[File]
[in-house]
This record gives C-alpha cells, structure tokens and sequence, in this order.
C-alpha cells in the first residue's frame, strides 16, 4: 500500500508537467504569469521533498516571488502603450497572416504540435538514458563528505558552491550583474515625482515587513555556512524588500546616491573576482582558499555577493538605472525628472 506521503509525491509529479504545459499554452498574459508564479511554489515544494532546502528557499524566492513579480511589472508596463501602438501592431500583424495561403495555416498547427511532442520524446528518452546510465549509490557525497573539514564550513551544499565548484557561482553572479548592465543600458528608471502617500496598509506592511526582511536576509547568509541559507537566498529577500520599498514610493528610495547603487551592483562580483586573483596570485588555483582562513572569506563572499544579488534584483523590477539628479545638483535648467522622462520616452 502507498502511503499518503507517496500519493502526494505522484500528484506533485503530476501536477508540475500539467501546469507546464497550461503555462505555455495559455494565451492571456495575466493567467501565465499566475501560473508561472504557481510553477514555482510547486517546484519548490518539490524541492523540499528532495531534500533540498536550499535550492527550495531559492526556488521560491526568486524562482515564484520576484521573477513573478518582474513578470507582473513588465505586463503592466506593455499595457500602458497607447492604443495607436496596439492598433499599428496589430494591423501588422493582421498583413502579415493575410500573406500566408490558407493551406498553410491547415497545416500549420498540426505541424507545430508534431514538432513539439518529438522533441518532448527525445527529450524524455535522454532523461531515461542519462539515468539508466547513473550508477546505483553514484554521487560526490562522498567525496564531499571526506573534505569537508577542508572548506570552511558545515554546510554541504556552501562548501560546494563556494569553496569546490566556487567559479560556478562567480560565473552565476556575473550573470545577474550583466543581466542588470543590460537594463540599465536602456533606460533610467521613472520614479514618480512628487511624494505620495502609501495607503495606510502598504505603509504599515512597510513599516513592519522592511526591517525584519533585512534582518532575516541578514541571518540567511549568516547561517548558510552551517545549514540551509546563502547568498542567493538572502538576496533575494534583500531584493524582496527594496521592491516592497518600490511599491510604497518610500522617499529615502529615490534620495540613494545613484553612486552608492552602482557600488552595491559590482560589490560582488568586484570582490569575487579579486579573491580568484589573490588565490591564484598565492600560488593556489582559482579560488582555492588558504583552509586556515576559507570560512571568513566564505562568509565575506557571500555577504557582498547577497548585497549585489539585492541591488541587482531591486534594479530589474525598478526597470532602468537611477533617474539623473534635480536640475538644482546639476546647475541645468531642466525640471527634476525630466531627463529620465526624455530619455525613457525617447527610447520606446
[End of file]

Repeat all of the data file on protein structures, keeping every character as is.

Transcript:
[in-house]
This record gives C-alpha cells, structure tokens and sequence, in this order.
C-alpha cells in the first residue's frame, strides 16, 4: 500500500508537467504569469521533498516571488502603450497572416504540435538514458563528505558552491550583474515625482515587513555556512524588500546616491573576482582558499555577493538605472525628472 506521503509525491509529479504545459499554452498574459508564479511554489515544494532546502528557499524566492513579480511589472508596463501602438501592431500583424495561403495555416498547427511532442520524446528518452546510465549509490557525497573539514564550513551544499565548484557561482553572479548592465543600458528608471502617500496598509506592511526582511536576509547568509541559507537566498529577500520599498514610493528610495547603487551592483562580483586573483596570485588555483582562513572569506563572499544579488534584483523590477539628479545638483535648467522622462520616452 502507498502511503499518503507517496500519493502526494505522484500528484506533485503530476501536477508540475500539467501546469507546464497550461503555462505555455495559455494565451492571456495575466493567467501565465499566475501560473508561472504557481510553477514555482510547486517546484519548490518539490524541492523540499528532495531534500533540498536550499535550492527550495531559492526556488521560491526568486524562482515564484520576484521573477513573478518582474513578470507582473513588465505586463503592466506593455499595457500602458497607447492604443495607436496596439492598433499599428496589430494591423501588422493582421498583413502579415493575410500573406500566408490558407493551406498553410491547415497545416500549420498540426505541424507545430508534431514538432513539439518529438522533441518532448527525445527529450524524455535522454532523461531515461542519462539515468539508466547513473550508477546505483553514484554521487560526490562522498567525496564531499571526506573534505569537508577542508572548506570552511558545515554546510554541504556552501562548501560546494563556494569553496569546490566556487567559479560556478562567480560565473552565476556575473550573470545577474550583466543581466542588470543590460537594463540599465536602456533606460533610467521613472520614479514618480512628487511624494505620495502609501495607503495606510502598504505603509504599515512597510513599516513592519522592511526591517525584519533585512534582518532575516541578514541571518540567511549568516547561517548558510552551517545549514540551509546563502547568498542567493538572502538576496533575494534583500531584493524582496527594496521592491516592497518600490511599491510604497518610500522617499529615502529615490534620495540613494545613484553612486552608492552602482557600488552595491559590482560589490560582488568586484570582490569575487579579486579573491580568484589573490588565490591564484598565492600560488593556489582559482579560488582555492588558504583552509586556515576559507570560512571568513566564505562568509565575506557571500555577504557582498547577497548585497549585489539585492541591488541587482531591486534594479530589474525598478526597470532602468537611477533617474539623473534635480536640475538644482546639476546647475541645468531642466525640471527634476525630466531627463529620465526624455530619455525613457525617447527610447520606446